Longtime hard rock/metal veteran Todd Michael Hall (Riot V, Reverence, Jack Starr’s Burning Starr, Entice, Harlet) came to national attention in 2020 when he turned heads with his vocal dexterity on TV’s “The Voice.” Now he’s embracing the classic rock of his youth for his first proper solo album, “Sonic Healing” (Rat Pak Records, May 7, 2021), written and recorded with Metal Church guitarist Kurdt Vanderhoof. On the day of the record’s release, Live Metal’s Greg Maki caught up with Todd to discuss “Sonic Healing,” his time on “The Voice” and more.
LIVE METAL: Today is a big day for you, release day for the new solo album, “Sonic Healing.” Are you going to do anything special to mark the occasion?
TODD MICHAEL HALL: Yeah, I’m gonna work all day (laughs). No, I guess I don’t have anything special, because my family’s like, “Yeah, whatever, it’s just another day.”
This album is a bit different from the previous solo material you’ve released. What inspired you to go in this direction for this album?
I think what’s happened is I have some solo material out, and really, I have technically a first solo album. It’s called “Letters from India,” and it was really a bunch of songs that were inspired by my pen pal relationship with my wife, before we were married obviously. She’s from the northeastern part of India, and that was kinda like just acoustic guitar Todd and a bunch of ballads. I released the album independently, and it went to charity and stuff like that.
We’re kind of considering this one really my first solo album since it’s on a record label and it’s the rock ‘n’ roll Todd. And I think the difference here is when I’m left to my own devices, because I mostly play with acoustic, I tend to write singer-songwriter stuff. With this album, I had a desire—I’ve been telling Joe at Rat Pak that for a few years, like, “Hey, I want to release an old-school rock album,” I was calling it, something classic-rock inspired. For me to do that, because I don’t play electric guitar as much, I really need a complimentary writer. I told him, “Look, I’ve got 25 of my own songs. Can you hook me up with someone that can help me turn them into more of a classic rock vibe?” And he’s like, “Well, I think I got a guy.” And then he came back, “So OK, I talked to him. Yeah, he loves classic rock, too. It’s Kurdt Vanderhoof. Do you know him?” And that’s how we got hooked up together.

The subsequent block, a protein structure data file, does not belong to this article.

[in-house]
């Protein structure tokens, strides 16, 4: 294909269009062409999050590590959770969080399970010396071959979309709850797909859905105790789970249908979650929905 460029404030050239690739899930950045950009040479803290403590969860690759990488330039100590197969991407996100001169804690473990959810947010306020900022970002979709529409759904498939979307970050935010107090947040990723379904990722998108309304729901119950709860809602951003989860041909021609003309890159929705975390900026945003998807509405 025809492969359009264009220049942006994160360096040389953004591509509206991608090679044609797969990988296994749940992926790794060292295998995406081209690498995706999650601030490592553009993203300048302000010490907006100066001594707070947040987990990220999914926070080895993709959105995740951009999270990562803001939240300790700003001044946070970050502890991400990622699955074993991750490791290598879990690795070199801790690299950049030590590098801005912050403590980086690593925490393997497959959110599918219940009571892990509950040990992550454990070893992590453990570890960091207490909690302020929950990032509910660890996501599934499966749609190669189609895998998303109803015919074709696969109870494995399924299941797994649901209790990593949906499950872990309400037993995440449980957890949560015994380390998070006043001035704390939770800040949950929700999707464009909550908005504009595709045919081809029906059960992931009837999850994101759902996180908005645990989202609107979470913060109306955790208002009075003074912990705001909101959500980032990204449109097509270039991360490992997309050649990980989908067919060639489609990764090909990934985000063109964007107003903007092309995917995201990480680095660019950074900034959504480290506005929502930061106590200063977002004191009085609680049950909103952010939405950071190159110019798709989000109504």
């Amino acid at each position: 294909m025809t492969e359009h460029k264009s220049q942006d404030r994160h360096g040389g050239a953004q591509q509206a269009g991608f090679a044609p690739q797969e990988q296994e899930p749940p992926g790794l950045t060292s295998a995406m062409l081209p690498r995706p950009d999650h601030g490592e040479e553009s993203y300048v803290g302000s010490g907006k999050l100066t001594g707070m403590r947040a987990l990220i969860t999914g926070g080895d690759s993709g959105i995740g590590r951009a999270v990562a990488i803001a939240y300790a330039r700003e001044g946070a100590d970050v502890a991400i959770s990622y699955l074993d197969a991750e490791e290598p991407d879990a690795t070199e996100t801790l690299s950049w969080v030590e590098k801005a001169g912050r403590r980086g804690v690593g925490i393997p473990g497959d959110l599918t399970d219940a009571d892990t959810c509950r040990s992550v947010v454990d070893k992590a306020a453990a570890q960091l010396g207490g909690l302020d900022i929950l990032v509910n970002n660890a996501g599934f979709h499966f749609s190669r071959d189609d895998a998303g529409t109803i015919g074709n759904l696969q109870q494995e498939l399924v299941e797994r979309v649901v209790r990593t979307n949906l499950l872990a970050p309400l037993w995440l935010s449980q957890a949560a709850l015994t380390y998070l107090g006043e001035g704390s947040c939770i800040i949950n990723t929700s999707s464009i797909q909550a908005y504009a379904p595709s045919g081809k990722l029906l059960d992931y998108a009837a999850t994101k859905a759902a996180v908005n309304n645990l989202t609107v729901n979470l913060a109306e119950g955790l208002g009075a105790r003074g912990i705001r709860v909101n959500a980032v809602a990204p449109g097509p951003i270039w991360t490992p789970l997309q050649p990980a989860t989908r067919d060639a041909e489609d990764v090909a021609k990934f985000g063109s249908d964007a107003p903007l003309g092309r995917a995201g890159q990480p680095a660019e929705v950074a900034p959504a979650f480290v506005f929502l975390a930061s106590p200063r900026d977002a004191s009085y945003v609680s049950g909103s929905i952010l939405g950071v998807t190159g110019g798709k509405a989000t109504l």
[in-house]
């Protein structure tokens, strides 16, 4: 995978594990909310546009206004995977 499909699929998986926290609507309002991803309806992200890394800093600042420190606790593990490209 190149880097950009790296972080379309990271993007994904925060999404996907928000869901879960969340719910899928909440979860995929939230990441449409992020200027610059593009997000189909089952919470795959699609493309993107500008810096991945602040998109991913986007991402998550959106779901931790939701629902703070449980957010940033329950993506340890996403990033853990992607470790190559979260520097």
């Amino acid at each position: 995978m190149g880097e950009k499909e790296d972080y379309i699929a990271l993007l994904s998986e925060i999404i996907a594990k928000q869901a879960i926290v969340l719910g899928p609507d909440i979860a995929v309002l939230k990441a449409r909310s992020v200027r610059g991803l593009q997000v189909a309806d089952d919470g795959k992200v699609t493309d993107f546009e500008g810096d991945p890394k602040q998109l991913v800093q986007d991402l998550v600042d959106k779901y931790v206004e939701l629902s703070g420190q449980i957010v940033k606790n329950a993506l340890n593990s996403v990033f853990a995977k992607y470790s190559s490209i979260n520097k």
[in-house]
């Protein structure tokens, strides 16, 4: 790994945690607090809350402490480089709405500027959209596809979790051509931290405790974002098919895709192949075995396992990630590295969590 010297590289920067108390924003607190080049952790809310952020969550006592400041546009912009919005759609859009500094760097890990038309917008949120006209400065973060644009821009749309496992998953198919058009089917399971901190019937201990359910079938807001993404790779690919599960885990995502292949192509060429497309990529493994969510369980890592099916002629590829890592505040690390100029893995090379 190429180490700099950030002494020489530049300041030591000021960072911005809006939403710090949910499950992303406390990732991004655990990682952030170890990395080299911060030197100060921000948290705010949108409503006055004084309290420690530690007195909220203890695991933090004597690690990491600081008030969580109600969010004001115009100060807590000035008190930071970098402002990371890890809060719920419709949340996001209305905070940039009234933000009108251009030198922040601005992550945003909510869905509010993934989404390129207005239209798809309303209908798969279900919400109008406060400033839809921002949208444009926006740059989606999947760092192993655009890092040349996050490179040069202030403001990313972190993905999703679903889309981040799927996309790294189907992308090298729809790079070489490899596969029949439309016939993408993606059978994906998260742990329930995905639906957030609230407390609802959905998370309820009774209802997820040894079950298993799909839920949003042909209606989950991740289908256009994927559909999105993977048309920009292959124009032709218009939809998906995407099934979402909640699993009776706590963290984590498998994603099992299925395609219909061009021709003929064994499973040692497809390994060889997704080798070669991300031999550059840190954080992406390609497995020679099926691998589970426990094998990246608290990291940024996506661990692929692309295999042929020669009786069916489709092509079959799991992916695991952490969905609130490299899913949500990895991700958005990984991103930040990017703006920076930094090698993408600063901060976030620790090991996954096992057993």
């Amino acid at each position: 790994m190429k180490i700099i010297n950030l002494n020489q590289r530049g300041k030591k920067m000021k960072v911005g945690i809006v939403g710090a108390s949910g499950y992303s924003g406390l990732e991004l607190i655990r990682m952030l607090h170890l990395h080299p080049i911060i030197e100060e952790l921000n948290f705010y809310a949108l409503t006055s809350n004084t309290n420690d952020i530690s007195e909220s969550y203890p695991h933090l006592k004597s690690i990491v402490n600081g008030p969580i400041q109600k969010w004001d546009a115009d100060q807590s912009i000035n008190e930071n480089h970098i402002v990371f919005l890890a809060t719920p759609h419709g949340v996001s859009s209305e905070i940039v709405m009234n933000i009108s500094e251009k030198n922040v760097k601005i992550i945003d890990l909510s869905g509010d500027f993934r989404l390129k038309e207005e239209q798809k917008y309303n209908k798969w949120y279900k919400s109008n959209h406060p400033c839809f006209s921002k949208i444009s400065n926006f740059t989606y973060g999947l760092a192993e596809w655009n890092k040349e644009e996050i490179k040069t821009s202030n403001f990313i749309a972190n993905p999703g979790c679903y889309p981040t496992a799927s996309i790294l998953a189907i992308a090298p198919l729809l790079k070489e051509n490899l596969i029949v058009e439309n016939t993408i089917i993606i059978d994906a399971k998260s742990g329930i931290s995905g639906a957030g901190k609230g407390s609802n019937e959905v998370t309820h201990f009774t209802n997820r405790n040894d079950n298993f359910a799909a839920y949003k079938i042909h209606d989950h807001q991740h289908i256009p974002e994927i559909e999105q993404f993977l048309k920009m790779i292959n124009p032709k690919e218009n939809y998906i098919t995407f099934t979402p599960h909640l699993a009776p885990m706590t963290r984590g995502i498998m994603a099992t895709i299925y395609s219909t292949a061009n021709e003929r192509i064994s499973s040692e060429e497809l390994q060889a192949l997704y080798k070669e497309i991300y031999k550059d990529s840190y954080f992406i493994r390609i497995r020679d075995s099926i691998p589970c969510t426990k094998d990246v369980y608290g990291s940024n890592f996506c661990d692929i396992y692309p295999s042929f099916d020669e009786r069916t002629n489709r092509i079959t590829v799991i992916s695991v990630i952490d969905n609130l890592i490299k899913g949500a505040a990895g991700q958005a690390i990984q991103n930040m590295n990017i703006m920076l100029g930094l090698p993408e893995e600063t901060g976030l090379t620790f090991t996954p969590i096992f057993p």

I think, for me, the inspiration to do this kind of music has been there for a while. I think what really precipitated it is when I went on “The Voice” and I did “Juke Box Hero,” it seemed to hit. It seemed to ring with a lot of people, and I thought, “Well, Joe, come on, let’s do this.” Because originally, Joe was like, “Well, you’re in Riot, and if you’re gonna do a solo album, we should do something metal.” But for me, first of all I’ve done like seven heavy metal albums in the last 10 or 12 years, since 2009. So I’ve got a lot of that out there. But also, being in Riot, I really don’t want to put out an album that’s gonna sound like Riot, because I’m in Riot. So I wanted to do this, and I don’t know, I just wanted something with this kind of energy and this kind of vibe. I feel like Kurdt and I really bonded, and he loved the same kind of things that I did. So I feel like we really hit the nail on the head.